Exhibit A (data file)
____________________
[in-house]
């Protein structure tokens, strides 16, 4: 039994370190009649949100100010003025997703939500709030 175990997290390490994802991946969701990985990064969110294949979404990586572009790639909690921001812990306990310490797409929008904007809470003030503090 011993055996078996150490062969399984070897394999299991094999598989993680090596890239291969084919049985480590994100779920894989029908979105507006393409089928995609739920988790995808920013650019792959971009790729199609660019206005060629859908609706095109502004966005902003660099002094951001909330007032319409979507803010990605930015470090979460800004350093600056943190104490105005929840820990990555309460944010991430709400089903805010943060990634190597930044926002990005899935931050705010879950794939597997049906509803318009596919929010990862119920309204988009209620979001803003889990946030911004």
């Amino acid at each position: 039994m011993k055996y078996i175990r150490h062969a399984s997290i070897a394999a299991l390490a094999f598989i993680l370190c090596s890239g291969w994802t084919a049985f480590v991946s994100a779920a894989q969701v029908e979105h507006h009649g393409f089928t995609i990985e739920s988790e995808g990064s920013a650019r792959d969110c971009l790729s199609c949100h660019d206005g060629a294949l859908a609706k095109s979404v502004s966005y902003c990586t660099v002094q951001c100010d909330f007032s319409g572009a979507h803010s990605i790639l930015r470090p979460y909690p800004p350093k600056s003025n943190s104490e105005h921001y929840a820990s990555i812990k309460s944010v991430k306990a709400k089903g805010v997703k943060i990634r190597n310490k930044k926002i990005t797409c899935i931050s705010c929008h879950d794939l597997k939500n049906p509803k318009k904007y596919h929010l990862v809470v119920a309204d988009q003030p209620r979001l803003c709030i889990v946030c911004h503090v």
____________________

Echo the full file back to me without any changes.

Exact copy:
[in-house]
């Protein structure tokens, strides 16, 4: 039994370190009649949100100010003025997703939500709030 175990997290390490994802991946969701990985990064969110294949979404990586572009790639909690921001812990306990310490797409929008904007809470003030503090 011993055996078996150490062969399984070897394999299991094999598989993680090596890239291969084919049985480590994100779920894989029908979105507006393409089928995609739920988790995808920013650019792959971009790729199609660019206005060629859908609706095109502004966005902003660099002094951001909330007032319409979507803010990605930015470090979460800004350093600056943190104490105005929840820990990555309460944010991430709400089903805010943060990634190597930044926002990005899935931050705010879950794939597997049906509803318009596919929010990862119920309204988009209620979001803003889990946030911004």
């Amino acid at each position: 039994m011993k055996y078996i175990r150490h062969a399984s997290i070897a394999a299991l390490a094999f598989i993680l370190c090596s890239g291969w994802t084919a049985f480590v991946s994100a779920a894989q969701v029908e979105h507006h009649g393409f089928t995609i990985e739920s988790e995808g990064s920013a650019r792959d969110c971009l790729s199609c949100h660019d206005g060629a294949l859908a609706k095109s979404v502004s966005y902003c990586t660099v002094q951001c100010d909330f007032s319409g572009a979507h803010s990605i790639l930015r470090p979460y909690p800004p350093k600056s003025n943190s104490e105005h921001y929840a820990s990555i812990k309460s944010v991430k306990a709400k089903g805010v997703k943060i990634r190597n310490k930044k926002i990005t797409c899935i931050s705010c929008h879950d794939l597997k939500n049906p509803k318009k904007y596919h929010l990862v809470v119920a309204d988009q003030p209620r979001l803003c709030i889990v946030c911004h503090v």